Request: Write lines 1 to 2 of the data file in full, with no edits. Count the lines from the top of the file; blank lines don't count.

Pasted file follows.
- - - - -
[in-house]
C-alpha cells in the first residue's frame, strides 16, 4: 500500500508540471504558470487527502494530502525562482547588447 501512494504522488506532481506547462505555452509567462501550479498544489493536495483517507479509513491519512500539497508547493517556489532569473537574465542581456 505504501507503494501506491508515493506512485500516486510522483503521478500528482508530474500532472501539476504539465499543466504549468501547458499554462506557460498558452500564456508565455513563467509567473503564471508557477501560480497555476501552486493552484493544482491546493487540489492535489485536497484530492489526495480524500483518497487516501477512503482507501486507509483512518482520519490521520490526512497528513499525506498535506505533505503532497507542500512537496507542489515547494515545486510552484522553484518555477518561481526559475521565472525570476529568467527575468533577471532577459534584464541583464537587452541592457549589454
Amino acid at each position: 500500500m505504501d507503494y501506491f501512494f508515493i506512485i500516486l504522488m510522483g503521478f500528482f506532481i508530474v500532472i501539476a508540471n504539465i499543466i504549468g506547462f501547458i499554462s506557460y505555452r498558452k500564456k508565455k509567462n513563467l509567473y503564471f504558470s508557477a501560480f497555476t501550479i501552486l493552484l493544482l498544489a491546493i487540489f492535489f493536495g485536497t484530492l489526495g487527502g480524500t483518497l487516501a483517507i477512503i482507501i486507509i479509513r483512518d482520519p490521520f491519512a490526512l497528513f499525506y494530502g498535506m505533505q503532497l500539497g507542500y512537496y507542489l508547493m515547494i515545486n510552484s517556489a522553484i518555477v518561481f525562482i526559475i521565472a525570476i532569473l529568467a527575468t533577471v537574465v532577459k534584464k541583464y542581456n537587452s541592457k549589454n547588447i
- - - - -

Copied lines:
[in-house]
C-alpha cells in the first residue's frame, strides 16, 4: 500500500508540471504558470487527502494530502525562482547588447 501512494504522488506532481506547462505555452509567462501550479498544489493536495483517507479509513491519512500539497508547493517556489532569473537574465542581456 505504501507503494501506491508515493506512485500516486510522483503521478500528482508530474500532472501539476504539465499543466504549468501547458499554462506557460498558452500564456508565455513563467509567473503564471508557477501560480497555476501552486493552484493544482491546493487540489492535489485536497484530492489526495480524500483518497487516501477512503482507501486507509483512518482520519490521520490526512497528513499525506498535506505533505503532497507542500512537496507542489515547494515545486510552484522553484518555477518561481526559475521565472525570476529568467527575468533577471532577459534584464541583464537587452541592457549589454